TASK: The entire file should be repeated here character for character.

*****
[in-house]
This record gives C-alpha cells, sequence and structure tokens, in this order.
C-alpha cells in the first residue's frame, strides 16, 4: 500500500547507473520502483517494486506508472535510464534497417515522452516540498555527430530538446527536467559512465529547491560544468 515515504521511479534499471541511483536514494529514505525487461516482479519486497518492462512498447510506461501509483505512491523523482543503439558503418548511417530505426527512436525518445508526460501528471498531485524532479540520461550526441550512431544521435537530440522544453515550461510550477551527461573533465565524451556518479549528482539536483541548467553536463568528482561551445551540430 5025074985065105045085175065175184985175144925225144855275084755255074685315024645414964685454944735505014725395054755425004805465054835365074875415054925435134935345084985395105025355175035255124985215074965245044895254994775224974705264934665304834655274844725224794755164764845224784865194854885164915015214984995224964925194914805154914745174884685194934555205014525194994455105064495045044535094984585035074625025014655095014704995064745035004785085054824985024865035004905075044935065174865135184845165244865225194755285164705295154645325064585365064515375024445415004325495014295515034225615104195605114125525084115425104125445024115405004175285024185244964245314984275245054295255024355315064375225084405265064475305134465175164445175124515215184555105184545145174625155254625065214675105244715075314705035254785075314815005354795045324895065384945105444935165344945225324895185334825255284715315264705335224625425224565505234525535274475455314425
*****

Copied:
[in-house]
This record gives C-alpha cells, sequence and structure tokens, in this order.
C-alpha cells in the first residue's frame, strides 16, 4: 500500500547507473520502483517494486506508472535510464534497417515522452516540498555527430530538446527536467559512465529547491560544468 515515504521511479534499471541511483536514494529514505525487461516482479519486497518492462512498447510506461501509483505512491523523482543503439558503418548511417530505426527512436525518445508526460501528471498531485524532479540520461550526441550512431544521435537530440522544453515550461510550477551527461573533465565524451556518479549528482539536483541548467553536463568528482561551445551540430 5025074985065105045085175065175184985175144925225144855275084755255074685315024645414964685454944735505014725395054755425004805465054835365074875415054925435134935345084985395105025355175035255124985215074965245044895254994775224974705264934665304834655274844725224794755164764845224784865194854885164915015214984995224964925194914805154914745174884685194934555205014525194994455105064495045044535094984585035074625025014655095014704995064745035004785085054824985024865035004905075044935065174865135184845165244865225194755285164705295154645325064585365064515375024445415004325495014295515034225615104195605114125525084115425104125445024115405004175285024185244964245314984275245054295255024355315064375225084405265064475305134465175164445175124515215184555105184545145174625155254625065214675105244715075314705035254785075314815005354795045324895065384945105444935165344945225324895185334825255284715315264705335224625425224565505234525535274475455314425